Newswise — Dr. P. Ashley Wackym, professor and founding chair of Rutgers Robert Wood Johnson Medical School’s Department of Otolaryngology–Head and Neck Surgery, has been selected by the Prosper Ménière Society as its 2023 Gold Medal Award recipient. The Gold Medal Award, which has recognized groundbreaking, renowned individuals in the field of neurotology and otolaryngology, is given to a member of the academic community who has furthered the goals of the society through “research excellence, scientific innovation, and far-reaching contributions to the investigation of inner ear disorders.”
“Dr. Wackym is a model physician-scientist, known for innovation in otolaryngology and neurotology, who has changed the lives of his patients,” says Amy P. Murtha, MD, dean, Robert Wood Johnson Medical School. “His leadership in the education of our students and residents, and his exceptional skills are most deserving of the Gold Medal Award.”
“I am truly honored and flattered to have been selected for this award,” says Dr. Wackym, who is also a Chancellor Scholar at Rutgers Biomedical and Health Sciences. “It is humbling to be counted among individuals I hold in great esteem in my field, from my own fellowship mentor, Dr. Brian McCabe, and Dr. Lloyd Minor, the dean of Stanford University School of Medicine, to the man widely considered the ‘Father of Neurotology,’ Dr. William House. It is a privilege to be part of this great community.”
A member of the Robert Wood Johnson Medical School faculty since 2016, Dr. Wackym was the first neurotologist in the world to perform Gamma Knife radiosurgery and is one of the most experienced cochlear implant, superior semicircular canal dehiscence, and skull base tumor surgeons and neurotologists in the United States.
In addition to his clinical expertise, Dr. Wackym has broad research interests in the areas of gravitational receptor test device development and in cognitive dysfunction and recovery following surgical repair of third window syndrome. He has published more than 150 peer-reviewed manuscripts, as well as many other works in the field, including serving as senior editor for Ballenger's Otorhinolaryngology: Head and Neck Surgery, and his research has been supported for more than two decades by the National Institutes of Health and other foundations. He has also served as a senior and neurotology examiner for the American Board of Otolaryngology and on numerous editorial boards of peer-reviewed journals, including Otology & Neurotology, Audiology and Neurotology, Acta Oto-Laryngologica (Stockh), Auris Nasus Larynx, The Journal of International Advanced Otology, and Laryngoscope Investigative Otolaryngology.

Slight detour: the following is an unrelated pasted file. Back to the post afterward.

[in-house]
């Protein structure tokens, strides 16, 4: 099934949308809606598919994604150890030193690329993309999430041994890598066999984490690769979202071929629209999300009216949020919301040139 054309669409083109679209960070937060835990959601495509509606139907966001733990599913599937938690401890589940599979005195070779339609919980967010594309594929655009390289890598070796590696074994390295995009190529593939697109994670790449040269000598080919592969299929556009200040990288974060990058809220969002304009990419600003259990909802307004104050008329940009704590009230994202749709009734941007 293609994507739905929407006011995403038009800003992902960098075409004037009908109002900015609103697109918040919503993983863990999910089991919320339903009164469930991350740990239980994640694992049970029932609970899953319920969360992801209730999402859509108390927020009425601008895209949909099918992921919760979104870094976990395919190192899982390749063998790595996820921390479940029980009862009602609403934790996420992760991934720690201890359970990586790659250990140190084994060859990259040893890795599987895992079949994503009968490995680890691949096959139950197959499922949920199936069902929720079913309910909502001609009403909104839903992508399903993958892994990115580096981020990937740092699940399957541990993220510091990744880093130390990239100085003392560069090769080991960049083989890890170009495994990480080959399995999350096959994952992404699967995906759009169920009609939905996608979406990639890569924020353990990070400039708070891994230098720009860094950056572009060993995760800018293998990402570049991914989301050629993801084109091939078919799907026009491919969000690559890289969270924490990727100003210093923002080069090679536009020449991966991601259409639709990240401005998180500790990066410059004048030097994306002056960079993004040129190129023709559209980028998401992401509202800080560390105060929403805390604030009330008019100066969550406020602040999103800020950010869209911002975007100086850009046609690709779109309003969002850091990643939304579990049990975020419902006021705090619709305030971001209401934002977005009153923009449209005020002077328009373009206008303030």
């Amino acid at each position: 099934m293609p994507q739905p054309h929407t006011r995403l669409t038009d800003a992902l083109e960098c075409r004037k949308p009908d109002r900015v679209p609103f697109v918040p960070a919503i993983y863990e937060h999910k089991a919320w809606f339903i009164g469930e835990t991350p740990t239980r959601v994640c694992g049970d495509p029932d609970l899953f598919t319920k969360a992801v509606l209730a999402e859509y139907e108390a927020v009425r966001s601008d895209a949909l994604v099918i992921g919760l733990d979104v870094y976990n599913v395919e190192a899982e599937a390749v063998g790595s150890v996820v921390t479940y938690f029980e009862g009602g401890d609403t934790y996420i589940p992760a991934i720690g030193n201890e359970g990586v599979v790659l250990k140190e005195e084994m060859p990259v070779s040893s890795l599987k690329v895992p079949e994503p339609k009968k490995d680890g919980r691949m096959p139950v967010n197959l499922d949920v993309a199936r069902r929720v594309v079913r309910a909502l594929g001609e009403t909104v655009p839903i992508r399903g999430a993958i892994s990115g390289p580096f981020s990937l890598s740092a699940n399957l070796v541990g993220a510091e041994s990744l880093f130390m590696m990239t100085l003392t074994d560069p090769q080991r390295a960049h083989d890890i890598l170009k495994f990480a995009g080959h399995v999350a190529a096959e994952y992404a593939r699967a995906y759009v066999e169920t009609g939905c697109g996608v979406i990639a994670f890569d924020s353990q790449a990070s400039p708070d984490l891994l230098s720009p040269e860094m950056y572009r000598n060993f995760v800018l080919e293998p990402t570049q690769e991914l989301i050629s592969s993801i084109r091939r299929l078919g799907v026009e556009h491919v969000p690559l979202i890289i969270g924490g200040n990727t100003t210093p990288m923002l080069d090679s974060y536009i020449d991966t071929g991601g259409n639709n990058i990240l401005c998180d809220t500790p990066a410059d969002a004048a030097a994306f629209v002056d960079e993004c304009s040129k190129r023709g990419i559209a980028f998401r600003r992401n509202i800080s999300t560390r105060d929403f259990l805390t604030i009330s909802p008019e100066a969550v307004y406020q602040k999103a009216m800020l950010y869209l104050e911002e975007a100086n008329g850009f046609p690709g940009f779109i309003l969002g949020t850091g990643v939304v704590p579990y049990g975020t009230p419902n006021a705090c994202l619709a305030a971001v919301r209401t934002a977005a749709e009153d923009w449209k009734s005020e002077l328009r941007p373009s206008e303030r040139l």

Prior to joining Robert Wood Johnson Medical School, Dr. Wackym served for seven years as the vice president of research for Legacy Health in Portland, Oregon, and for more than a decade prior to that as the John C. Koss Professor and Chair of Otolaryngology and Communication Sciences at the Medical College of Wisconsin. A graduate of the Vanderbilt University School of Medicine, he completed his internship, research fellowship and residency training at the UCLA School of Medicine and a clinical fellowship in neurotology and skull base surgery at the University of Iowa.
Dr. Wackym will receive the Gold Medal Award at the Prosper Ménière Society’s International Symposium on Inner Ear Disorders, March 11-18, in Austria, where he will also present three sessions, each focused on “third window syndrome”/superior semicircular canal dehiscence.
Founded in 1981, the Prosper Ménière Society aims to promote the academic dissemination and discussion of basic and clinical research data on Ménière disease and all aspects of inner ear dysfunction, pathophysiology, diagnosis and treatment.